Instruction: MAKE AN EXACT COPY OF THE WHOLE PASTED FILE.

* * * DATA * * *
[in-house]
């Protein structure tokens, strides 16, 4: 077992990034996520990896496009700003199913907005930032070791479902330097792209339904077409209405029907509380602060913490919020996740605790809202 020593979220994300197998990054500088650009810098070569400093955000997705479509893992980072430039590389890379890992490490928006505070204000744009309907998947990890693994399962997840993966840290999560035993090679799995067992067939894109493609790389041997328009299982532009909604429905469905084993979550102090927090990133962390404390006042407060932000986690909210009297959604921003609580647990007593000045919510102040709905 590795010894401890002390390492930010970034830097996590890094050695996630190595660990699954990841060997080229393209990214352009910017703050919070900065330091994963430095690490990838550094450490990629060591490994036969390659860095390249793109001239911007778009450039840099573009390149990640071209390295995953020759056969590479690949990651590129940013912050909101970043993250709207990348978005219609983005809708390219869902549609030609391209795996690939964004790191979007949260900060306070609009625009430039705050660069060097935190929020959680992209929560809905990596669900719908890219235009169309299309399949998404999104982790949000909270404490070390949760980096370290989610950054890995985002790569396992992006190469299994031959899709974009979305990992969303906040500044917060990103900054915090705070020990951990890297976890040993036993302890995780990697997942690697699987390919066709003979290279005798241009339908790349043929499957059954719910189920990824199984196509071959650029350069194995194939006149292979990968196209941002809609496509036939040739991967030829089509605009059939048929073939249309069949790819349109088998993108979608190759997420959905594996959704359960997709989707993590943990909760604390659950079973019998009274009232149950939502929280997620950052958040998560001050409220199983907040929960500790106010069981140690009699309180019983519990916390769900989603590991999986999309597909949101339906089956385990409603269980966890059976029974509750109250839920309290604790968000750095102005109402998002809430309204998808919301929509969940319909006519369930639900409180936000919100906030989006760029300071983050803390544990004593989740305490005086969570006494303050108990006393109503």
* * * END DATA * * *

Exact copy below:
[in-house]
């Protein structure tokens, strides 16, 4: 077992990034996520990896496009700003199913907005930032070791479902330097792209339904077409209405029907509380602060913490919020996740605790809202 020593979220994300197998990054500088650009810098070569400093955000997705479509893992980072430039590389890379890992490490928006505070204000744009309907998947990890693994399962997840993966840290999560035993090679799995067992067939894109493609790389041997328009299982532009909604429905469905084993979550102090927090990133962390404390006042407060932000986690909210009297959604921003609580647990007593000045919510102040709905 590795010894401890002390390492930010970034830097996590890094050695996630190595660990699954990841060997080229393209990214352009910017703050919070900065330091994963430095690490990838550094450490990629060591490994036969390659860095390249793109001239911007778009450039840099573009390149990640071209390295995953020759056969590479690949990651590129940013912050909101970043993250709207990348978005219609983005809708390219869902549609030609391209795996690939964004790191979007949260900060306070609009625009430039705050660069060097935190929020959680992209929560809905990596669900719908890219235009169309299309399949998404999104982790949000909270404490070390949760980096370290989610950054890995985002790569396992992006190469299994031959899709974009979305990992969303906040500044917060990103900054915090705070020990951990890297976890040993036993302890995780990697997942690697699987390919066709003979290279005798241009339908790349043929499957059954719910189920990824199984196509071959650029350069194995194939006149292979990968196209941002809609496509036939040739991967030829089509605009059939048929073939249309069949790819349109088998993108979608190759997420959905594996959704359960997709989707993590943990909760604390659950079973019998009274009232149950939502929280997620950052958040998560001050409220199983907040929960500790106010069981140690009699309180019983519990916390769900989603590991999986999309597909949101339906089956385990409603269980966890059976029974509750109250839920309290604790968000750095102005109402998002809430309204998808919301929509969940319909006519369930639900409180936000919100906030989006760029300071983050803390544990004593989740305490005086969570006494303050108990006393109503």